While cautiously welcoming the intent to unify and simplify the current over-complex benefit system through the new Universal Credit, CHAI has some concerns over the way in which the reforms may impact in practice – particularly given the extent of cuts to the benefit system already announced in last year’s Spending Review and Budget.

At the end of this month we will see the impact of the previous Government’s policies as those still in receipt of Incapacity Benefit (IB) start to be re-assessed under the tougher Employment & Support Allowance (ESA) rules (ESA replaced IB for new claimants in 2008).  This is predicted to increase the number of claimant appeals against adverse decisions, placing even more pressure on an Independent Appeal Tribunal system which is already creaking under the pressure.  The level of ESA related appeals is already putting considerable pressure on claimants, advice agencies and the appeals system – with it currently taking anything from 6 to 9 months for appeals to be heard.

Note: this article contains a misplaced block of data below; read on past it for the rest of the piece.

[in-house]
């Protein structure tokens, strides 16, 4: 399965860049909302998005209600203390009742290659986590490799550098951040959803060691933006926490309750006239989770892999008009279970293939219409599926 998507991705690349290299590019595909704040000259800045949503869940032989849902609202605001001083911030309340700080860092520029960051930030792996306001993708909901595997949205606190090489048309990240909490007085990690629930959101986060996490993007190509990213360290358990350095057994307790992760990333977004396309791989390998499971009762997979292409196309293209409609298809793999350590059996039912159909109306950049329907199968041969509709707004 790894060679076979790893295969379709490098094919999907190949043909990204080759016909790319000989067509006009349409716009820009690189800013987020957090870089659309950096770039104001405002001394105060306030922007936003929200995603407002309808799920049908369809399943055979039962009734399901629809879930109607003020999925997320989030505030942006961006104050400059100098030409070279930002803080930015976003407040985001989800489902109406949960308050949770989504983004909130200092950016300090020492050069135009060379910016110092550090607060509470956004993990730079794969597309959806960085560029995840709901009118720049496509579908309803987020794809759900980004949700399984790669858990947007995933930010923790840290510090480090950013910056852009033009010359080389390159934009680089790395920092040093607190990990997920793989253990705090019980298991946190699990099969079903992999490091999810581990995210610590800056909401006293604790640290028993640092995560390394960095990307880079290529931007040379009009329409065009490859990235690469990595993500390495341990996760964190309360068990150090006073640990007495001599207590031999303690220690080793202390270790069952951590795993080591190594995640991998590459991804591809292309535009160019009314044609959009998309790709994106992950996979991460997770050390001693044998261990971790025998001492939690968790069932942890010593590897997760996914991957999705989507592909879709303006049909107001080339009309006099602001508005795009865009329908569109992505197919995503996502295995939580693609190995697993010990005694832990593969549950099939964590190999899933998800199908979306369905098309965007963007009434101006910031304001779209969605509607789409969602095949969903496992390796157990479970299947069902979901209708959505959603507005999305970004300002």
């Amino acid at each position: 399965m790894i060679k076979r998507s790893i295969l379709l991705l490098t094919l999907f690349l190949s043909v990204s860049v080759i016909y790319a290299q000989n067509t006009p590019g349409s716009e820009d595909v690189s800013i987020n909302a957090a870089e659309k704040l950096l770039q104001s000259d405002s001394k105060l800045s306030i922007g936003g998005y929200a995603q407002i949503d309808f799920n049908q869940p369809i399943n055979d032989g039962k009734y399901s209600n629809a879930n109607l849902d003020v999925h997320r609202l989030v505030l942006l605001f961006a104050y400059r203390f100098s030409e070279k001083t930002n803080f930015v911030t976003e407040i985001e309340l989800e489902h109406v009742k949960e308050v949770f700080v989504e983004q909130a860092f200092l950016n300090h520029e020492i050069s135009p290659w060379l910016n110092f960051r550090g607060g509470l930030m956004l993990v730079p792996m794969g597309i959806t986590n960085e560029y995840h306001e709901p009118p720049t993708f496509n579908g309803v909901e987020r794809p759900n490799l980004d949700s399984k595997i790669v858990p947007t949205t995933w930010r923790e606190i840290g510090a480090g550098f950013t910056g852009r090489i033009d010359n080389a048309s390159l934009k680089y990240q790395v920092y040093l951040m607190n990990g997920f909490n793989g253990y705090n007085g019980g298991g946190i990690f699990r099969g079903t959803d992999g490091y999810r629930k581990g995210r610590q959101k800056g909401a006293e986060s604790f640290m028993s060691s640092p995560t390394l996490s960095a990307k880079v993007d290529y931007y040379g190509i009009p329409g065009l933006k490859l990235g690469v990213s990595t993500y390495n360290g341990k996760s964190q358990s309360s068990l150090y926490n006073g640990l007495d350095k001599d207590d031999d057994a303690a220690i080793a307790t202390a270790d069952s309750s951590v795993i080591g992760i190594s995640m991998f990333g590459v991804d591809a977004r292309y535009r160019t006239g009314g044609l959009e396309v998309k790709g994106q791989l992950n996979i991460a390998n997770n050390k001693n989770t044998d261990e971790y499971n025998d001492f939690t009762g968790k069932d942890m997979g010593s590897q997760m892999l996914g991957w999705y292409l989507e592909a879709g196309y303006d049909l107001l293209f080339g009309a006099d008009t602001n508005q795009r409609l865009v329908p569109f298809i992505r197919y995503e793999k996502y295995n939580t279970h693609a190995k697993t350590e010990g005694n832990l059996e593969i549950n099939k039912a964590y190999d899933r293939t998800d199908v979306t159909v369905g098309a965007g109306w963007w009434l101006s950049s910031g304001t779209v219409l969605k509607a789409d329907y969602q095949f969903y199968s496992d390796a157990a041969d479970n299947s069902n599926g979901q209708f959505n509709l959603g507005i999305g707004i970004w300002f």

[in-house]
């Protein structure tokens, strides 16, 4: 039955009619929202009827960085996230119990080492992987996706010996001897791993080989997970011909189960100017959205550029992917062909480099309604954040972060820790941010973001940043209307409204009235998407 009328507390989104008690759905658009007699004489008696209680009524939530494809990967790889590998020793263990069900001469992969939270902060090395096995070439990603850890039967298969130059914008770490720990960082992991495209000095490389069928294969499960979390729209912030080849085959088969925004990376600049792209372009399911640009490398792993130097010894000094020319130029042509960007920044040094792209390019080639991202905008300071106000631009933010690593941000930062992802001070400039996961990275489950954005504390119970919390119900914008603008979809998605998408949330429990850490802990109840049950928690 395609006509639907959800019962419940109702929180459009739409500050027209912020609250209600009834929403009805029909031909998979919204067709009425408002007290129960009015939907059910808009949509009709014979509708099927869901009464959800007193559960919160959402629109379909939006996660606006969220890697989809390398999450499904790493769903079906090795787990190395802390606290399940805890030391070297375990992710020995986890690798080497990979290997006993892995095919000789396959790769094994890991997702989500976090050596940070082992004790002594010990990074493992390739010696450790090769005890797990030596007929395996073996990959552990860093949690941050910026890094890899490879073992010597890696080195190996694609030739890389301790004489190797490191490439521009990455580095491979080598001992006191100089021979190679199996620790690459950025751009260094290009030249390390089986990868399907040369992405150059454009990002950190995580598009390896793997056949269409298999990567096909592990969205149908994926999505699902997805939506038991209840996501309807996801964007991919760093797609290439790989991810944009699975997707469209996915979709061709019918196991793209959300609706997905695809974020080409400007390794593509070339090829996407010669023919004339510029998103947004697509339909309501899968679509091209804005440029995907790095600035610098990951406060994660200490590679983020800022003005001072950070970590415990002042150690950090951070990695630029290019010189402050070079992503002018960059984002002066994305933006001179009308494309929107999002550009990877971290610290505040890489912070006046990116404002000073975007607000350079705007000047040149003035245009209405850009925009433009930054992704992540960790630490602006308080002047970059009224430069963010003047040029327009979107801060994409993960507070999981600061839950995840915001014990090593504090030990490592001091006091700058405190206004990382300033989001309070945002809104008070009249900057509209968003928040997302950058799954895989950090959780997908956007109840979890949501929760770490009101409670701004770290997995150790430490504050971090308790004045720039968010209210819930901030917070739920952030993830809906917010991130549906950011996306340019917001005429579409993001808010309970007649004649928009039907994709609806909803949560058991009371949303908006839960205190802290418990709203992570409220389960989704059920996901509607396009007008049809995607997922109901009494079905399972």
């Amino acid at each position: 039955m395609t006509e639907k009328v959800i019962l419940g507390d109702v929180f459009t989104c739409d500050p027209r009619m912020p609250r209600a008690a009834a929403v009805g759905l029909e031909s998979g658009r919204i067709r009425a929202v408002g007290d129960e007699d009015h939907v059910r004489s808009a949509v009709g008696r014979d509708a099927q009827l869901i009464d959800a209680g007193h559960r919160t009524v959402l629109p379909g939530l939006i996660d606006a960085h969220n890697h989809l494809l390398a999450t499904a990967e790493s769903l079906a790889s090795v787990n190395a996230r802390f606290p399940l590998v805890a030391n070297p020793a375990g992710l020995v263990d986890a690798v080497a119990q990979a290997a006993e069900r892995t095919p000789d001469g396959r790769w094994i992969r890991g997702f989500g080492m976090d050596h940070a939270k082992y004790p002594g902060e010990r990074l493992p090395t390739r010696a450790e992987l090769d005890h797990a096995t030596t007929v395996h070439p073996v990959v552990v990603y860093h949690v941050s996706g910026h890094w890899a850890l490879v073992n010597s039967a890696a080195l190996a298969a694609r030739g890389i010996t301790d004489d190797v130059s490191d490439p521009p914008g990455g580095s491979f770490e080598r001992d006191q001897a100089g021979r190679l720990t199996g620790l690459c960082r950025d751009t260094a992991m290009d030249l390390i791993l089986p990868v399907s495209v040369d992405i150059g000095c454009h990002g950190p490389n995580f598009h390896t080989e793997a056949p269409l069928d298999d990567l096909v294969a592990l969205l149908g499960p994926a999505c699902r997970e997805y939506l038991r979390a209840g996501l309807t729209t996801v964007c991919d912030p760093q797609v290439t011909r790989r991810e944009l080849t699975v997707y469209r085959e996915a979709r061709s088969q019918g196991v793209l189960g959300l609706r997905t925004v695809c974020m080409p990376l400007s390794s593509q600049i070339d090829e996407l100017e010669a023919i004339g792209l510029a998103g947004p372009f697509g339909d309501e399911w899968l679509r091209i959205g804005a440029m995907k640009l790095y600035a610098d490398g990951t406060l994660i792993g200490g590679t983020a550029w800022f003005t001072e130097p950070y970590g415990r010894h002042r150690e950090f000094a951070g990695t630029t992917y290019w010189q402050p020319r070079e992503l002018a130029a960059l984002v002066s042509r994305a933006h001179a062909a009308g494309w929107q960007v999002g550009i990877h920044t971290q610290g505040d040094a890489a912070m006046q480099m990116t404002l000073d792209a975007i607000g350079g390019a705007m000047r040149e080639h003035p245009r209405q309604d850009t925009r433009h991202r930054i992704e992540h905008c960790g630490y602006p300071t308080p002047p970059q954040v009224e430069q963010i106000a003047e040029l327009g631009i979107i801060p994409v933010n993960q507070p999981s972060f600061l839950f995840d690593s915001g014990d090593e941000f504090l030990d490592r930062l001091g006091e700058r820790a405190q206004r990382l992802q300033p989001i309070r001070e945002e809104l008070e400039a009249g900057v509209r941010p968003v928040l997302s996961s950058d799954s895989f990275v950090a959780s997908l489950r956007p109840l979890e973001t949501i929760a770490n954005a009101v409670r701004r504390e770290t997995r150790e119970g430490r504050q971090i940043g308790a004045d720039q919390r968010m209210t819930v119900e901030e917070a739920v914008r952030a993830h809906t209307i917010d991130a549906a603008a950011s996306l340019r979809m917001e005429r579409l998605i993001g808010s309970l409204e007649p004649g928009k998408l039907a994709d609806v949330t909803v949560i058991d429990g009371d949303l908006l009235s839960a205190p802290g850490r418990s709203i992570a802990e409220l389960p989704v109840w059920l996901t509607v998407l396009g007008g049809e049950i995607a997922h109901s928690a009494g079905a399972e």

CHAI currently has 190 appeals pending (submitted on behalf of claimants, but no date yet fixed for the hearing).  Our success rate at these Independent Appeal Tribunals is running at over 75%, so it is clear that there is something fundamentally wrong with the original decision making process.  This is a justice issue, with the length of time it takes for cases to come to appeal adding insult to the original injury.  An issue which was highlighted in the media this week, with ‘The Herald’ reporting on two cases where claimants have died while awaiting their appeals to be heard.  CHAI has also seen this happen recently in a case where, with the consent of the claimant’s family, we went on to represent at the delayed tribunal which took place after the claimant had sadly died.